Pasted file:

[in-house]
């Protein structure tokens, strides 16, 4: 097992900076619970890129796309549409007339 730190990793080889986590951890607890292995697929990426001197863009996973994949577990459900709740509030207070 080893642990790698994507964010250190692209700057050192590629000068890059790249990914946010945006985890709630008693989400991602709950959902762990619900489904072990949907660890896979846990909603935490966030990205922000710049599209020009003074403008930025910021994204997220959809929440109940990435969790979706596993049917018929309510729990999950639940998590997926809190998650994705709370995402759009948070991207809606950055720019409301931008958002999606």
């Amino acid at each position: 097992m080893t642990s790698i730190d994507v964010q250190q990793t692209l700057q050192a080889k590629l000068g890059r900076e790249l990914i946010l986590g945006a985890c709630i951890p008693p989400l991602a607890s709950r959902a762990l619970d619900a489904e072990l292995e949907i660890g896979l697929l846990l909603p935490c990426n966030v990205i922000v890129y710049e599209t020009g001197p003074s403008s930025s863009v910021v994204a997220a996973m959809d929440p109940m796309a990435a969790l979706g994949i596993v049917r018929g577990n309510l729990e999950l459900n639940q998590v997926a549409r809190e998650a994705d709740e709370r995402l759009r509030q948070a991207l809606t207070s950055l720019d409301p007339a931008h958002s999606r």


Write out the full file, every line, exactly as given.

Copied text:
[in-house]
């Protein structure tokens, strides 16, 4: 097992900076619970890129796309549409007339 730190990793080889986590951890607890292995697929990426001197863009996973994949577990459900709740509030207070 080893642990790698994507964010250190692209700057050192590629000068890059790249990914946010945006985890709630008693989400991602709950959902762990619900489904072990949907660890896979846990909603935490966030990205922000710049599209020009003074403008930025910021994204997220959809929440109940990435969790979706596993049917018929309510729990999950639940998590997926809190998650994705709370995402759009948070991207809606950055720019409301931008958002999606």
């Amino acid at each position: 097992m080893t642990s790698i730190d994507v964010q250190q990793t692209l700057q050192a080889k590629l000068g890059r900076e790249l990914i946010l986590g945006a985890c709630i951890p008693p989400l991602a607890s709950r959902a762990l619970d619900a489904e072990l292995e949907i660890g896979l697929l846990l909603p935490c990426n966030v990205i922000v890129y710049e599209t020009g001197p003074s403008s930025s863009v910021v994204a997220a996973m959809d929440p109940m796309a990435a969790l979706g994949i596993v049917r018929g577990n309510l729990e999950l459900n639940q998590v997926a549409r809190e998650a994705d709740e709370r995402l759009r509030q948070a991207l809606t207070s950055l720019d409301p007339a931008h958002s999606r």